Friday, July 9, 2010

The 'Altar of Alexandria'

By now my readers should know why I am so interested in the so-called 'synagogue' of Alexandria. The fact that almost no reliable information has come down to us about this amazing archaeological wonder from Christian sources makes me highly suspicious that there is more lurking beneath the surface as it were. This is not going to be a 'synagogue' my friends. The first thing that everyone seems to forget is that the word 'synagogue' is almost never used to describe a house of worship. Only once in Philo we find the word synagogue for house of worship. In the period we are discussion (early first century CE) the term proseuche meant the equivalent of our understanding of the term synagogue.

But there is a catch here too. The temple could just as easily be described as an oikos proseuches (Isa 56:7). It is worth noting also that this identification of the Jerusalem temple as an ooikos proseuches makes its way into Christianity (Mark 11.17). Synagogue in this period means 'gathered Jewish community.'

The reason I bring this up is that the massive building that is now underwater in Chatby Beach Alexandrian is called proseuche by Philo. If you read any account of this building however it will simply refer to the building as 'the great synagogue of Alexandria.' It is worth making this absolutely explicit so that the reader will see that our inherited assumptions about what is a 'temple' and what is a 'synagogue' really don't work in ancient Alexandria.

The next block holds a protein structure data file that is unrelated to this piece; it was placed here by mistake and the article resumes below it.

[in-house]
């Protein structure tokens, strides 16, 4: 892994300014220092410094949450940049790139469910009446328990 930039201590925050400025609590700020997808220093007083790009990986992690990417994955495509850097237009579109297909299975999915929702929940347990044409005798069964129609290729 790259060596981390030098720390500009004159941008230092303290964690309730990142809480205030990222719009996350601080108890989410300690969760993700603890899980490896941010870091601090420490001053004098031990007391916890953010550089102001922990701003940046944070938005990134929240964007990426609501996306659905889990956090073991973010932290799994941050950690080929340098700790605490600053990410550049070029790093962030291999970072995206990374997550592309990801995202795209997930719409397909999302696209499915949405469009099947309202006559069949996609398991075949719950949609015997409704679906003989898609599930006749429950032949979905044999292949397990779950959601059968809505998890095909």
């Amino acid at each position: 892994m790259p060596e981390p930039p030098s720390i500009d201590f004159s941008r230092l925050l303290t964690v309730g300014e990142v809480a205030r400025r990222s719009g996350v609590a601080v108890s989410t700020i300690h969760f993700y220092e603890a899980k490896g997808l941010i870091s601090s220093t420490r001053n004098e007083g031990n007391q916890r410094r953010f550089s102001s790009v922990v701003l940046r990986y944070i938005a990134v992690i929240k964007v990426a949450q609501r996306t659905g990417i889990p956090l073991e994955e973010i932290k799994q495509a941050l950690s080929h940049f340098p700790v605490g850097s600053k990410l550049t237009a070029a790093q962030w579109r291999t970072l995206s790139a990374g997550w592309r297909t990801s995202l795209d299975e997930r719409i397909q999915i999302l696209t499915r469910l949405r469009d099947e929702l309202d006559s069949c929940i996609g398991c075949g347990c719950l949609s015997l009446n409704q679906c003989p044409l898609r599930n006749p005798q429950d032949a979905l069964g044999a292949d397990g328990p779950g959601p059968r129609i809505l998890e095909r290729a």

Philo isn't telling us that the large building in Alexandria ISN'T a temple. He uses proseuche because all houses of prayer - big or small - were called 'proseuche' at the time. As such there is no reason for arguing that the great proseuche featured in Flaccus WASN'T the same 'altar of Alexandria' mentioned throughout the rabbinic writings.

So it is also that when we read that after the Jerusalem priests put Onias in women's clothes and tried to kill Onias "he fled to Alexandria in Egypt, where he built an altar to offer burnt offerings to idols" [Tosefta Menahot 13.II.1] there is absolutely no reason for us connecting the 'great proseuche' of Flaccus and the Egyptian temple of Philo with this same narrative. Indeed the rabbinic literature also has detailed instructions for the re-admittance of priests from the Alexandrian temple. This was a real phenomenon (unlike our slavish devotion to Josephus with its conflation and introduction of Isa 19:18 into its narrative).

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